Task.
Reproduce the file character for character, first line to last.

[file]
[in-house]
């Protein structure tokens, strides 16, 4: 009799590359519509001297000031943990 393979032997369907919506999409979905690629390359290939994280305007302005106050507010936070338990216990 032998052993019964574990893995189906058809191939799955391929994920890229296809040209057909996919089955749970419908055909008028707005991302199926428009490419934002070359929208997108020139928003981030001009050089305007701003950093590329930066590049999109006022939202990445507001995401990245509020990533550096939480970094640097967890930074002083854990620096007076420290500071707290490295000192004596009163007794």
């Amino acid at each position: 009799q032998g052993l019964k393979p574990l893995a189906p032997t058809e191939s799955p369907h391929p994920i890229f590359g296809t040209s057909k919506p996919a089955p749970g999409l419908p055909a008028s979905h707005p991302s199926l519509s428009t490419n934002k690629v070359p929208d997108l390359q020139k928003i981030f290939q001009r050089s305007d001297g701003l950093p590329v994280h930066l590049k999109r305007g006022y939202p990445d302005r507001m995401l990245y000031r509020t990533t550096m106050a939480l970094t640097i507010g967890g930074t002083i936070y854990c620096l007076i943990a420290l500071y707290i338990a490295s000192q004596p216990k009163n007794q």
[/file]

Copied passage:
[in-house]
């Protein structure tokens, strides 16, 4: 009799590359519509001297000031943990 393979032997369907919506999409979905690629390359290939994280305007302005106050507010936070338990216990 032998052993019964574990893995189906058809191939799955391929994920890229296809040209057909996919089955749970419908055909008028707005991302199926428009490419934002070359929208997108020139928003981030001009050089305007701003950093590329930066590049999109006022939202990445507001995401990245509020990533550096939480970094640097967890930074002083854990620096007076420290500071707290490295000192004596009163007794």
């Amino acid at each position: 009799q032998g052993l019964k393979p574990l893995a189906p032997t058809e191939s799955p369907h391929p994920i890229f590359g296809t040209s057909k919506p996919a089955p749970g999409l419908p055909a008028s979905h707005p991302s199926l519509s428009t490419n934002k690629v070359p929208d997108l390359q020139k928003i981030f290939q001009r050089s305007d001297g701003l950093p590329v994280h930066l590049k999109r305007g006022y939202p990445d302005r507001m995401l990245y000031r509020t990533t550096m106050a939480l970094t640097i507010g967890g930074t002083i936070y854990c620096l007076i943990a420290l500071y707290i338990a490295s000192q004596p216990k009163n007794q």